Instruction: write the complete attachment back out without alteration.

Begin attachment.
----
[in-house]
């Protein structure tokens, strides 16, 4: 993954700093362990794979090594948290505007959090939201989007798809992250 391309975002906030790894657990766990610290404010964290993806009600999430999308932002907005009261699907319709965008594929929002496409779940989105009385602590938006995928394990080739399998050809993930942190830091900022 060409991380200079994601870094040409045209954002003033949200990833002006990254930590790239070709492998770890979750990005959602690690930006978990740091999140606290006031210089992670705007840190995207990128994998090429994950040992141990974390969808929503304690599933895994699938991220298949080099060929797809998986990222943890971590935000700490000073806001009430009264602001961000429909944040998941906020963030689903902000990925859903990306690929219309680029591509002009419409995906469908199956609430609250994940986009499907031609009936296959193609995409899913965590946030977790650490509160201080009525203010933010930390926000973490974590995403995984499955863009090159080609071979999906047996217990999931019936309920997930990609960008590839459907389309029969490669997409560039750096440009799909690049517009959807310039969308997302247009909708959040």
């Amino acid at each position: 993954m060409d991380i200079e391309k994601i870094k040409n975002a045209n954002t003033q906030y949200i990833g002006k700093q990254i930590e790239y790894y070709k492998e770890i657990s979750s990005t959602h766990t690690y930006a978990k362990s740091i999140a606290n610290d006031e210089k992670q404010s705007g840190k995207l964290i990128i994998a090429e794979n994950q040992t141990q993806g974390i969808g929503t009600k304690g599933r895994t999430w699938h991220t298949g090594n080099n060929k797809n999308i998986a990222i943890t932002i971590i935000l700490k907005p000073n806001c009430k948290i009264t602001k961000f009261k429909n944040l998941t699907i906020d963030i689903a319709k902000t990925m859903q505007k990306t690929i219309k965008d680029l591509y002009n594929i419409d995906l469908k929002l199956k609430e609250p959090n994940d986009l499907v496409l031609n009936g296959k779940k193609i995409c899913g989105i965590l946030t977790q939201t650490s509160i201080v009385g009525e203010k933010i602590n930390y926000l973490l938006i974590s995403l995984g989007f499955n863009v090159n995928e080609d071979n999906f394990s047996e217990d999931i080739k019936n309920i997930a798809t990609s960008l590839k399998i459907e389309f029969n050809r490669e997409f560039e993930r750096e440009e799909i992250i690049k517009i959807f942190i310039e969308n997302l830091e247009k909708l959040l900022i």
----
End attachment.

[in-house]
């Protein structure tokens, strides 16, 4: 993954700093362990794979090594948290505007959090939201989007798809992250 391309975002906030790894657990766990610290404010964290993806009600999430999308932002907005009261699907319709965008594929929002496409779940989105009385602590938006995928394990080739399998050809993930942190830091900022 060409991380200079994601870094040409045209954002003033949200990833002006990254930590790239070709492998770890979750990005959602690690930006978990740091999140606290006031210089992670705007840190995207990128994998090429994950040992141990974390969808929503304690599933895994699938991220298949080099060929797809998986990222943890971590935000700490000073806001009430009264602001961000429909944040998941906020963030689903902000990925859903990306690929219309680029591509002009419409995906469908199956609430609250994940986009499907031609009936296959193609995409899913965590946030977790650490509160201080009525203010933010930390926000973490974590995403995984499955863009090159080609071979999906047996217990999931019936309920997930990609960008590839459907389309029969490669997409560039750096440009799909690049517009959807310039969308997302247009909708959040």
């Amino acid at each position: 993954m060409d991380i200079e391309k994601i870094k040409n975002a045209n954002t003033q906030y949200i990833g002006k700093q990254i930590e790239y790894y070709k492998e770890i657990s979750s990005t959602h766990t690690y930006a978990k362990s740091i999140a606290n610290d006031e210089k992670q404010s705007g840190k995207l964290i990128i994998a090429e794979n994950q040992t141990q993806g974390i969808g929503t009600k304690g599933r895994t999430w699938h991220t298949g090594n080099n060929k797809n999308i998986a990222i943890t932002i971590i935000l700490k907005p000073n806001c009430k948290i009264t602001k961000f009261k429909n944040l998941t699907i906020d963030i689903a319709k902000t990925m859903q505007k990306t690929i219309k965008d680029l591509y002009n594929i419409d995906l469908k929002l199956k609430e609250p959090n994940d986009l499907v496409l031609n009936g296959k779940k193609i995409c899913g989105i965590l946030t977790q939201t650490s509160i201080v009385g009525e203010k933010i602590n930390y926000l973490l938006i974590s995403l995984g989007f499955n863009v090159n995928e080609d071979n999906f394990s047996e217990d999931i080739k019936n309920i997930a798809t990609s960008l590839k399998i459907e389309f029969n050809r490669e997409f560039e993930r750096e440009e799909i992250i690049k517009i959807f942190i310039e969308n997302l830091e247009k909708l959040l900022i």